Taryn agrees that scent-based gifts can be very effective at helping the recipient change their emotions. “The best gifts are the ones that have positive affirmations around them and provide a positive distraction,” she says. She recommends giving a lavender-scented candle, as the flower’s smell is known to be soothing. Go all-out with this elegant ceramic candle that looks as good as it smells.
According to Chan, “Certain essential oils are meant for calming as well.” Chan says she’ll have Vitruvi diffusers on during meditation sessions at Renew, filled with soothing lavender and eucalyptus oils, and then send participants home with their own oils to help bring them back to a place of relaxation. Along with Vitruvi, she also likes doTerra’s essential oils.
As for what to wear during those chill self-care sessions, Taryn likes the ultrasoft pajama sets from PJ Salvage. They’re just as comfortable as throwing on an old T-shirt and sweatpants, but help a person feel a little more put-together.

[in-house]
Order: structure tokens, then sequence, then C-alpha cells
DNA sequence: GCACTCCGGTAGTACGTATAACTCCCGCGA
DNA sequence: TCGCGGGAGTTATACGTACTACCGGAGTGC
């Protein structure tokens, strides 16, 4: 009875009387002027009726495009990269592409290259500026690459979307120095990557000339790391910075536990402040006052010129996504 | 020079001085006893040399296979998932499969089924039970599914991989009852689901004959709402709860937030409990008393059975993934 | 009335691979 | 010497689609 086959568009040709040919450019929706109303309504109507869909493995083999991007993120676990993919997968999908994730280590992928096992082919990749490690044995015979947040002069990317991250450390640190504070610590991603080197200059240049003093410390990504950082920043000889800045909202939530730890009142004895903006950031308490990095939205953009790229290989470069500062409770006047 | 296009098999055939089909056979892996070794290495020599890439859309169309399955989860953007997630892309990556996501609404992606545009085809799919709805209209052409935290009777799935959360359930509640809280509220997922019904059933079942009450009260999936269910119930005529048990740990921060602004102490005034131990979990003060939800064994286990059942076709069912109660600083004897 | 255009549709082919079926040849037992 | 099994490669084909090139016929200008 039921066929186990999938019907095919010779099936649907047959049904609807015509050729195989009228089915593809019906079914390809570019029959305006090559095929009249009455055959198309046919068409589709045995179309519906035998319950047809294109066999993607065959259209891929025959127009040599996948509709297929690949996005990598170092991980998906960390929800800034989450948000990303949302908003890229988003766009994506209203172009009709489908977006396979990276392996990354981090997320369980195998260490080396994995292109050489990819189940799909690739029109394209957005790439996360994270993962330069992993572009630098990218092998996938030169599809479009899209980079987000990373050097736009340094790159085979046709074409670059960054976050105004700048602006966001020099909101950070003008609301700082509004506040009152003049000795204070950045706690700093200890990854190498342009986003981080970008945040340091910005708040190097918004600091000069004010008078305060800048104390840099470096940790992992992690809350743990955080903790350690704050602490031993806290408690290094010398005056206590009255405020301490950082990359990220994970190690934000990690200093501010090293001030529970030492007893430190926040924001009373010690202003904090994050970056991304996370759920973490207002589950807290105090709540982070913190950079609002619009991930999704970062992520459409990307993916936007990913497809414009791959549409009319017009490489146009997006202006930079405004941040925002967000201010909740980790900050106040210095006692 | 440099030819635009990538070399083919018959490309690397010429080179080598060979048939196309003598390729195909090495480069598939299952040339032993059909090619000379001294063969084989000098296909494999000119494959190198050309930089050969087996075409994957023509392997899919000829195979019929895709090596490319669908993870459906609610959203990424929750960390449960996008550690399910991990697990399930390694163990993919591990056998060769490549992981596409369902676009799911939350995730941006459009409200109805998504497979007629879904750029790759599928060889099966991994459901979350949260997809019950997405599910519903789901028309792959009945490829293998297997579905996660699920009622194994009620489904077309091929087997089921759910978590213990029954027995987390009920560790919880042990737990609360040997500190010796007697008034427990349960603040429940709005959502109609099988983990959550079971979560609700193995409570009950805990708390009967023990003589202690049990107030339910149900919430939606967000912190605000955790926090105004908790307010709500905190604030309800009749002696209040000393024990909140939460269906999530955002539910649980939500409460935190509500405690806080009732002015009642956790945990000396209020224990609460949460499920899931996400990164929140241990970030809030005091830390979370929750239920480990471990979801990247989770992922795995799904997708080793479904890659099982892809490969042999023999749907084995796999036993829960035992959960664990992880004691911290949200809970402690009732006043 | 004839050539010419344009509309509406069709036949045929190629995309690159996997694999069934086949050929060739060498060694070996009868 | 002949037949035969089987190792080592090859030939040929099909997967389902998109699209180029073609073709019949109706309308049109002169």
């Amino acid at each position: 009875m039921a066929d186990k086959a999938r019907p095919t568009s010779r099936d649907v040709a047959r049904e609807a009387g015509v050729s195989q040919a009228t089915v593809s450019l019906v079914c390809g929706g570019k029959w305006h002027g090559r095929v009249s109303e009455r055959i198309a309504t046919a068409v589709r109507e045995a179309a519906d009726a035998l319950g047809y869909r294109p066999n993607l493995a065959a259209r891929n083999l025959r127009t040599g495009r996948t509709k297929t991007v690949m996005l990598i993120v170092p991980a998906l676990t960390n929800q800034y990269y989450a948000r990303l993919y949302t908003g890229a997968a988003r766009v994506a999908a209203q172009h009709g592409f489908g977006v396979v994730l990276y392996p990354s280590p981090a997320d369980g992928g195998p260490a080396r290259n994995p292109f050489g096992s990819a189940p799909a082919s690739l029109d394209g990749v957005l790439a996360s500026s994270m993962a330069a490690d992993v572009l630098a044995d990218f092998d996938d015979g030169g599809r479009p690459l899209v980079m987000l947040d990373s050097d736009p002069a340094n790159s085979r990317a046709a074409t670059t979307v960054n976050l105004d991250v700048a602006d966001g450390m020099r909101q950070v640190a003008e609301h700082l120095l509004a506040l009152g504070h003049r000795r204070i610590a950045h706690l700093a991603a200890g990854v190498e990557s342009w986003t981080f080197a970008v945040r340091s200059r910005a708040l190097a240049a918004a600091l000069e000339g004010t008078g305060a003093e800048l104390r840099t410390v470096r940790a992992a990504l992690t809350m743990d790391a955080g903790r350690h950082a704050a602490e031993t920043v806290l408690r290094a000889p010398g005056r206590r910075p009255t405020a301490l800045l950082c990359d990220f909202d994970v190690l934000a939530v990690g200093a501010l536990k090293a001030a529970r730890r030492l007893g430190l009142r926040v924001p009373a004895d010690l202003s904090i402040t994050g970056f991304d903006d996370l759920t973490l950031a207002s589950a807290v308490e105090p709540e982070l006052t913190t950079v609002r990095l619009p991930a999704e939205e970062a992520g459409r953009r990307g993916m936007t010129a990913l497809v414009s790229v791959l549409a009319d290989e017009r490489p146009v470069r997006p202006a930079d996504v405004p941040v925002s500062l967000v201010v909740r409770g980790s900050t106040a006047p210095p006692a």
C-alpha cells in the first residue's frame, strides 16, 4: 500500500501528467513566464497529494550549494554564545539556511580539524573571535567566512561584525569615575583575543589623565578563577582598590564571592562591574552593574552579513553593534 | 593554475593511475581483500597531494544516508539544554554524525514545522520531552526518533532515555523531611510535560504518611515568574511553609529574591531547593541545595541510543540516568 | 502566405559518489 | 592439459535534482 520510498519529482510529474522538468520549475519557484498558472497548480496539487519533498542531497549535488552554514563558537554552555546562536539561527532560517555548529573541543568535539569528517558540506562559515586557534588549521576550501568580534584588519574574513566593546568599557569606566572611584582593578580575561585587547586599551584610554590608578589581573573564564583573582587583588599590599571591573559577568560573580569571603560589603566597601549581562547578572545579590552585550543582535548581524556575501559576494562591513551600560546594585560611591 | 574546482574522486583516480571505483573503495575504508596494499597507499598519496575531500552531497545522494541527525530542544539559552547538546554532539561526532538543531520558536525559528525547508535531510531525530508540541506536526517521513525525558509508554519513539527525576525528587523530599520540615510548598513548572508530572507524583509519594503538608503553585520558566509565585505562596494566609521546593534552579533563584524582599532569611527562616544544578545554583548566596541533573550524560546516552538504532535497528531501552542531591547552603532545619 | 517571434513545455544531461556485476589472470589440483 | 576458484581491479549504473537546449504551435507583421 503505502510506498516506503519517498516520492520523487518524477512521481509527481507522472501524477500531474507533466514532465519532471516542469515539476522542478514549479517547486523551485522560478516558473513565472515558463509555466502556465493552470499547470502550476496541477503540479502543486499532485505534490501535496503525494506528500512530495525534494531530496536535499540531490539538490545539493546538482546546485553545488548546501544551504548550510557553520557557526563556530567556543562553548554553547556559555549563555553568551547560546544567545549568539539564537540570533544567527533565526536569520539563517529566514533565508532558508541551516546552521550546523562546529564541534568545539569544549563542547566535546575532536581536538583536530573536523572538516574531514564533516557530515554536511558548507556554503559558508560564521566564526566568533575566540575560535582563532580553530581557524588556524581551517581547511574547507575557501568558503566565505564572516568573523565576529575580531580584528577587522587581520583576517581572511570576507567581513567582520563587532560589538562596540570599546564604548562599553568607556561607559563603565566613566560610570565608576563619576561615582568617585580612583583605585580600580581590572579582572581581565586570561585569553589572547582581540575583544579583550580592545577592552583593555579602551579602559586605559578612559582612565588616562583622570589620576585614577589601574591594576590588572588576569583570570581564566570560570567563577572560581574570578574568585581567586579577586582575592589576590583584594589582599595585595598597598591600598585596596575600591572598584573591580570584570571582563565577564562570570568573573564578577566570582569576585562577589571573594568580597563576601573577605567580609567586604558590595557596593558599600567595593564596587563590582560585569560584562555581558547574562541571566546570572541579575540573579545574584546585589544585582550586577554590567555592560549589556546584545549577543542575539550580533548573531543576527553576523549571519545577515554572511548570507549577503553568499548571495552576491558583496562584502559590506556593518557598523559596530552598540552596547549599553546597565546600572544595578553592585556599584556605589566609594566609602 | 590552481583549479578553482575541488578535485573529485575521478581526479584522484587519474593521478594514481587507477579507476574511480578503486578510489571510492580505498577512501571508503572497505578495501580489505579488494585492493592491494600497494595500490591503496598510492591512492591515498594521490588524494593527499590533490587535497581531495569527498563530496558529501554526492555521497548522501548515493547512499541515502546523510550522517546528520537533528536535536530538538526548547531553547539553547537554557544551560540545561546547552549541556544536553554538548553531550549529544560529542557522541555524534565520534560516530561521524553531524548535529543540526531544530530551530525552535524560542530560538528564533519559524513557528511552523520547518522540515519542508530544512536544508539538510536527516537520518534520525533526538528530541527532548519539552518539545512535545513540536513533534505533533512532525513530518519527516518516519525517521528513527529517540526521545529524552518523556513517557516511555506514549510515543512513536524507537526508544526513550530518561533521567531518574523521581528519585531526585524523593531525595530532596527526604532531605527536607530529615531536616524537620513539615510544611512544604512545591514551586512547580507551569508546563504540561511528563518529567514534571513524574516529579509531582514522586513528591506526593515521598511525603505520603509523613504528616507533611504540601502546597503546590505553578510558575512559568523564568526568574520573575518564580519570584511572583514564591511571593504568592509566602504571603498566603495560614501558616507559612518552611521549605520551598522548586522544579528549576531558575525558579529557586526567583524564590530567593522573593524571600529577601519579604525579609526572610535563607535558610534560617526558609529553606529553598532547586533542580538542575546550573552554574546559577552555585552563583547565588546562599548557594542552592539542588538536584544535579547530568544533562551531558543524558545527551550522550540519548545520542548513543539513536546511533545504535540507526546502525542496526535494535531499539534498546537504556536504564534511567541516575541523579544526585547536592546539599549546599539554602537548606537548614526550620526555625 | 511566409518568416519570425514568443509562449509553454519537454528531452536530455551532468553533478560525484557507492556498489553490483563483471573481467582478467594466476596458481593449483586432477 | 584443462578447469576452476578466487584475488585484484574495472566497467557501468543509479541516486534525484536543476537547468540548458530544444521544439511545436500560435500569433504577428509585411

For something a little more glamorous, Chan suggests a Kim + Ono robe. Unlike similar polyester alternatives, it’s made from real silk, which’ll make their daily rituals feel luxurious. “Wear your kimono around the apartment and wind down from the day,” she says.
We already know celebrities love these fizzy, nutrient-rich tablets, so it was interesting to hear Chan explain how they’re useful during the most intense parts of a breakup. “When people are going through a separation, it’s quite common that they actually don’t have an appetite at all. The body is trying to help you survive by managing cortisol and adrenaline — hunger is the last priority,” she says. It’s hard to deal with emotions without proper nutrition, though, so she recommends these for making sure your brokenhearted friend at least gets in the essentials. “Drinking all the nutrients you need can start helping your body get back in order.”
On the other hand, Chan says these intense emotions can desensitize the taste buds, making people crave highly salty or highly sweet foods. If your friend doesn’t have the energy to cook on their own — or is surviving off of pints of Ben & Jerry’s — she likes gifting a healthy meal service, like the plant-based Sakara.